OXFORDSHIRE drivers committed more than 13,800 speeding and dangerous driving offences last year, new figures reveal today.

The area with the highest percentage of offences by population was around Watlington, with 202 offences between its 4,324 residents – the equivalent of almost one offence for every 20 people.

The figures, which show drivers’ home addresses but not where offences were committed, have been released by road safety charity Brake.

Road users have been urged to look out for each other as the charity launches its national Road Safety Week today.

The family of 10-year-old Freddie Perry from Didcot, killed in a road traffic accident last September, said they “completely supported” the campaign.

Although a coroner ruled his death was an accident and speed was not an issue, his family are campaigning to lower speed limits in Didcot and beyond.

Freddie’s father Lea, 41, said: “I am more than behind Brake’s campaign.

“It makes me cringe to think other people will go through what we are going through, and they will. We are just trying to reduce that.

“We’ve all driven carelessly, I drive a bus every day for a living and I see people driving like complete idiots.”

The family successfully campaigned to have the speed limit on Oxford Crescent, where Freddie died, lowered to become the first 20mph zone in Didcot.

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Mr Perry added: “We’re going to carry on, one road at a time; every time a speed limit is lowered it could save a life. I’d support any group doing the same.”

Abingdon’s drivers committed the highest number of offences, clocking up 1,228 fixed penalty notices – equivalent to 2.7 per cent of the population.

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Lea Perry

In the east Oxford postcode of OX4, which also includes Blackbird Leys and Littlemore, there were a total of 978 speeding and careless driving offences — one of the highest figures, but equivalent to only 1.6 per ent of the population. In Watlington, parish council chairman Ian Hill said there was no reason he could think of for why drivers living in the area would have committed more driving offences then elsewhere.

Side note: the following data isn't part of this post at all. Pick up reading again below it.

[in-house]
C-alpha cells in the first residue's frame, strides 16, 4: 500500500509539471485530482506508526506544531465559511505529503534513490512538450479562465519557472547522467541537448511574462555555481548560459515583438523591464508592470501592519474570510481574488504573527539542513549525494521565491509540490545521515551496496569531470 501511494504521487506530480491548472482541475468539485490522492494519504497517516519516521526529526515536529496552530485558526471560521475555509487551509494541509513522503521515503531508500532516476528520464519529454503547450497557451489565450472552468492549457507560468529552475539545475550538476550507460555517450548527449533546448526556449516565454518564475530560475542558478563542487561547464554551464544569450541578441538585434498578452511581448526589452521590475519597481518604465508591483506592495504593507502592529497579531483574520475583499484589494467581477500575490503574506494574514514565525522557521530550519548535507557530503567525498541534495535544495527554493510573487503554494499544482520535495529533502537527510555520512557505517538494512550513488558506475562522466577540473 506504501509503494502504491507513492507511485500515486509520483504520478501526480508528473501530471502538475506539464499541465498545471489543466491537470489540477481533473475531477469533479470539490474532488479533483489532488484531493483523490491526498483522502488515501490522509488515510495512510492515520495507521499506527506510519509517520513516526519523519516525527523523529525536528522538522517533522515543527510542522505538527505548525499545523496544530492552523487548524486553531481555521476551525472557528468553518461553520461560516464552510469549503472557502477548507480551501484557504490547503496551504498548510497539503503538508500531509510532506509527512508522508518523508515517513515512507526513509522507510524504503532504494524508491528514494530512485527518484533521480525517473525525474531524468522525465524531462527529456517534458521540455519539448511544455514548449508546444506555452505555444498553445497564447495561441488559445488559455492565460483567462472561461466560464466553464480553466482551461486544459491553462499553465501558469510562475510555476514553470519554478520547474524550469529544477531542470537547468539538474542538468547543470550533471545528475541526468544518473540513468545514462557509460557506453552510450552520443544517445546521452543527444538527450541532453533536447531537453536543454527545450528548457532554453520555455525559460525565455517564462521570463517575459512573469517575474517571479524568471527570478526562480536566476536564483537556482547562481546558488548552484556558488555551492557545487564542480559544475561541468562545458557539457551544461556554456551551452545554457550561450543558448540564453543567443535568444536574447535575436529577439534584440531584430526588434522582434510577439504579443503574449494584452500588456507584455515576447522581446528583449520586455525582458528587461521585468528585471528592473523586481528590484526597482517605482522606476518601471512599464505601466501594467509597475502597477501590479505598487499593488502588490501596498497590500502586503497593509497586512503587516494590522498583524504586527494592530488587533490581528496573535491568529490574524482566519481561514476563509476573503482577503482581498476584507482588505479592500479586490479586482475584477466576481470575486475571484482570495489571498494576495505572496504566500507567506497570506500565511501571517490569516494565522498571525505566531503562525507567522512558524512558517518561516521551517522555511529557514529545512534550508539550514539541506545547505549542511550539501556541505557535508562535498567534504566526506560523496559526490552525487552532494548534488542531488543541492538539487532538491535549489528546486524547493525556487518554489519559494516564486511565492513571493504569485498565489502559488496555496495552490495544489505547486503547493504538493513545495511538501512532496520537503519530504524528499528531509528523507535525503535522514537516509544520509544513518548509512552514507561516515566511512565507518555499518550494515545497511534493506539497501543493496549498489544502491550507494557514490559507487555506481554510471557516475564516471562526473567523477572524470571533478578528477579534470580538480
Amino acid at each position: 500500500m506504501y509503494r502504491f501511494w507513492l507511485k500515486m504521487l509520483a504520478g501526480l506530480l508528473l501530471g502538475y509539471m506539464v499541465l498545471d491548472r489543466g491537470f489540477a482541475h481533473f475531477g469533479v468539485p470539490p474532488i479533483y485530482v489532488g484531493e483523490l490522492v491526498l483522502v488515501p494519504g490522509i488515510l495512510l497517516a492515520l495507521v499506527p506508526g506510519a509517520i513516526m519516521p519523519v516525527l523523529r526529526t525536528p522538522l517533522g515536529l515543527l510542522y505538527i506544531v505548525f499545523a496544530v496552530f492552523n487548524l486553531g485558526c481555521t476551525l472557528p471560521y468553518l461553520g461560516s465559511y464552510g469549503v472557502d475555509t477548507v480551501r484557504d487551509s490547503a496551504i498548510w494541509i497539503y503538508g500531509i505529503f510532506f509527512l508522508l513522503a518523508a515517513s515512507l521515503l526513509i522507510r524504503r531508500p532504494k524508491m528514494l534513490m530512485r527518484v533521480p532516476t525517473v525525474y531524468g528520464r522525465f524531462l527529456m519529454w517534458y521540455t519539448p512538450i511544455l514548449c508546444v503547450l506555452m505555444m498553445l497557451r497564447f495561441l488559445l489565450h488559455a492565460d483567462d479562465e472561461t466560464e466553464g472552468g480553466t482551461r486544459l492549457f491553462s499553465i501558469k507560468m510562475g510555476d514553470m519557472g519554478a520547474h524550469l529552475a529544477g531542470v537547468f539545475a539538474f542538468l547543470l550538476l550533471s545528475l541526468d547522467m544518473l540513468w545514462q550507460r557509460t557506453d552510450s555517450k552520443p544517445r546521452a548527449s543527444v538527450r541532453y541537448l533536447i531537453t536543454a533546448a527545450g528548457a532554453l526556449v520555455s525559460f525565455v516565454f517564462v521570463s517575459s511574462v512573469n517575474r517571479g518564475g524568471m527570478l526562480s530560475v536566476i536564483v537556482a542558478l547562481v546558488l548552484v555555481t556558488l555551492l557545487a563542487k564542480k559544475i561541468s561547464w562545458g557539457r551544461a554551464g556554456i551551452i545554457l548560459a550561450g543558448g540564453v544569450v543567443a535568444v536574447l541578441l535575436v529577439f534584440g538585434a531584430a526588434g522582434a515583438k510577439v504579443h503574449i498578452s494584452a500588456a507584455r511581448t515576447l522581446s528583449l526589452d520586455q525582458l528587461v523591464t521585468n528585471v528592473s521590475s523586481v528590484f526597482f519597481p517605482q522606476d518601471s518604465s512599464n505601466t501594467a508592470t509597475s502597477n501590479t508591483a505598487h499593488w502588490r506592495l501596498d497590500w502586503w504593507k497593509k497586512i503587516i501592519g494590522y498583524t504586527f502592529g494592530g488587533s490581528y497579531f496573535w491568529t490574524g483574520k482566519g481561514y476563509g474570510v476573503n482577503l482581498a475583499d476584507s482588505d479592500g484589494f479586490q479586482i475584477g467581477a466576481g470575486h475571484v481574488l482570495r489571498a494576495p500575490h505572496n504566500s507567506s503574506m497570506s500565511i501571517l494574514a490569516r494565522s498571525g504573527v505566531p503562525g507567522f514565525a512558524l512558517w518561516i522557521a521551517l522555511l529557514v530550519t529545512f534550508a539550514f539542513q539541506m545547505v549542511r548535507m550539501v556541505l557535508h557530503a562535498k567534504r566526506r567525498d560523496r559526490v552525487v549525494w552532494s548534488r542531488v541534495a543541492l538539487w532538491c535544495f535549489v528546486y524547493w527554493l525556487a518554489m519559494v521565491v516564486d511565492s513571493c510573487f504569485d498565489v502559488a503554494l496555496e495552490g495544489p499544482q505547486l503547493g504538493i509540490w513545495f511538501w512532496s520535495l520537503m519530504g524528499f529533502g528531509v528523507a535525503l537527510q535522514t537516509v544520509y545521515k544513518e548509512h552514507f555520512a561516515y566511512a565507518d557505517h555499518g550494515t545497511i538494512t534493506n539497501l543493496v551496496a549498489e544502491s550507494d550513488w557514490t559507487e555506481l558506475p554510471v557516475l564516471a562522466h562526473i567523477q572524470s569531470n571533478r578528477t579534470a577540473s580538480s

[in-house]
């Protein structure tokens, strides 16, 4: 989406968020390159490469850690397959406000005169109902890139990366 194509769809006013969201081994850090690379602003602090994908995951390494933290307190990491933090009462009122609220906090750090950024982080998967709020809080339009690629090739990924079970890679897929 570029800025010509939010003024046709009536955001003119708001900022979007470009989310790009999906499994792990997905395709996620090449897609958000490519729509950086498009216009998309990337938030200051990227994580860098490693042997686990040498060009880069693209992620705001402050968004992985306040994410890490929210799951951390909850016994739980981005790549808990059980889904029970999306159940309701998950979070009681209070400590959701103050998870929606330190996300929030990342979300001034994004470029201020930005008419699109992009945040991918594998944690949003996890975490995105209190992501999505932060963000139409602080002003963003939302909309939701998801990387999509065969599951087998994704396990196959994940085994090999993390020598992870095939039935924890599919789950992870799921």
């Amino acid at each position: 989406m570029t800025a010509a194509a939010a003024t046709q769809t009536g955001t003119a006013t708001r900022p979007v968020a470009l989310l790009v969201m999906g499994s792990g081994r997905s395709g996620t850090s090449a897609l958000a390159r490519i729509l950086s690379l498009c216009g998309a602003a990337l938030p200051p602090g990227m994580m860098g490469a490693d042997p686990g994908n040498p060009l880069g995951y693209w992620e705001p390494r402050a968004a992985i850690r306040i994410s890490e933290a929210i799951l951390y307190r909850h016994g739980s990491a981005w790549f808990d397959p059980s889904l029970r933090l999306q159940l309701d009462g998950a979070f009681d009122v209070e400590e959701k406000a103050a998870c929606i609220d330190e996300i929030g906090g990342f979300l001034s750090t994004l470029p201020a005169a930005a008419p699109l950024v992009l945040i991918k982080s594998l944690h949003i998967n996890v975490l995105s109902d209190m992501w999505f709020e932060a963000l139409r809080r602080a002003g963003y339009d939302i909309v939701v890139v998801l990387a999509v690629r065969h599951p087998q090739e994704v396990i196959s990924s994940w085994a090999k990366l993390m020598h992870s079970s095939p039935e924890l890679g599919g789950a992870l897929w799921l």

He said the village authority had in fact campaigned for more speed limits to be put in place on nearby roads, such as Tower Hill.

Mr Hill said: “I can’t really believe people here drive more dangerously. I certainly don’t get the impression they would be any worse here than other places.

“It may be because of the absence of speed limits in this area. But we have fought to get those where they are needed.”

Thames Valley Police were approached for comment, but spokeswoman Francine Rodrigues said the force does not comment on statistics that were not its own or it had not seen.

“One particular road, Tower Hill, is really steep and has a series of blind bends – but had a national speed limit.

“People were going down it too fast and we were concerned, so about 18 months ago we succeeded in having it changed to 40mph.”

Nationally, the number of people killed or injured on the roads appears to be rising.

Total casualties from April to June this year were nine per cent higher than the same period last year, according to Department for Transport figures.

And Oxfordshire speed cameras caught more than 53 per cent more drivers in 2013 than in 2009 – 59,217 compared to 38,664.

However, the number of people killed on Oxfordshire’s roads last year was 19, down from 30 in 2009.

During an eight-month period when all the county’s speed cameras were turned off from August 2010, 18 people died on county roads, compared to 12 deaths in the same period the year before.

Oxford driving instructor Pat O’Sullivan said he believed people in rural South Oxfordshire simply did not recognise speed limit signs. He said: “I reckon they don’t understand what national speed limit signs look like, and even if they do they don’t know what the national limit is.

“I would say most of the speeding is accidental, but then people get quite lackadaisical about their speed as well.”

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